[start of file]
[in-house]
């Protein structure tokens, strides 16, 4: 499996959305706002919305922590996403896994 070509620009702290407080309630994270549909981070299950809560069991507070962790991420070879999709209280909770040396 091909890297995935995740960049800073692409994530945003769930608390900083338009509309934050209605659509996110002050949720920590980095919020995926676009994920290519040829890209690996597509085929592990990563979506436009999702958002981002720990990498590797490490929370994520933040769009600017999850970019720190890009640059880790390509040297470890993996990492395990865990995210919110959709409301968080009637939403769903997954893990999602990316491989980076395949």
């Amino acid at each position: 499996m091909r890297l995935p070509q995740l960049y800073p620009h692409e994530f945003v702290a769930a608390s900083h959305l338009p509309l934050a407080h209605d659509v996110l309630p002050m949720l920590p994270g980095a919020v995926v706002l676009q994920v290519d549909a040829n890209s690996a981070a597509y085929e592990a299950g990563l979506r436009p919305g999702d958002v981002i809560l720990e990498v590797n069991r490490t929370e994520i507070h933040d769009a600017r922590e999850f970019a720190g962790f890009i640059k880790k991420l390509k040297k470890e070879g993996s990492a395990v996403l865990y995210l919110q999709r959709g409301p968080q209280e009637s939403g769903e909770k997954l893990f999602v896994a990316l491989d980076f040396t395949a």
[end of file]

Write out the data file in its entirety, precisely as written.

[in-house]
């Protein structure tokens, strides 16, 4: 499996959305706002919305922590996403896994 070509620009702290407080309630994270549909981070299950809560069991507070962790991420070879999709209280909770040396 091909890297995935995740960049800073692409994530945003769930608390900083338009509309934050209605659509996110002050949720920590980095919020995926676009994920290519040829890209690996597509085929592990990563979506436009999702958002981002720990990498590797490490929370994520933040769009600017999850970019720190890009640059880790390509040297470890993996990492395990865990995210919110959709409301968080009637939403769903997954893990999602990316491989980076395949």
């Amino acid at each position: 499996m091909r890297l995935p070509q995740l960049y800073p620009h692409e994530f945003v702290a769930a608390s900083h959305l338009p509309l934050a407080h209605d659509v996110l309630p002050m949720l920590p994270g980095a919020v995926v706002l676009q994920v290519d549909a040829n890209s690996a981070a597509y085929e592990a299950g990563l979506r436009p919305g999702d958002v981002i809560l720990e990498v590797n069991r490490t929370e994520i507070h933040d769009a600017r922590e999850f970019a720190g962790f890009i640059k880790k991420l390509k040297k470890e070879g993996s990492a395990v996403l865990y995210l919110q999709r959709g409301p968080q209280e009637s939403g769903e909770k997954l893990f999602v896994a990316l491989d980076f040396t395949a």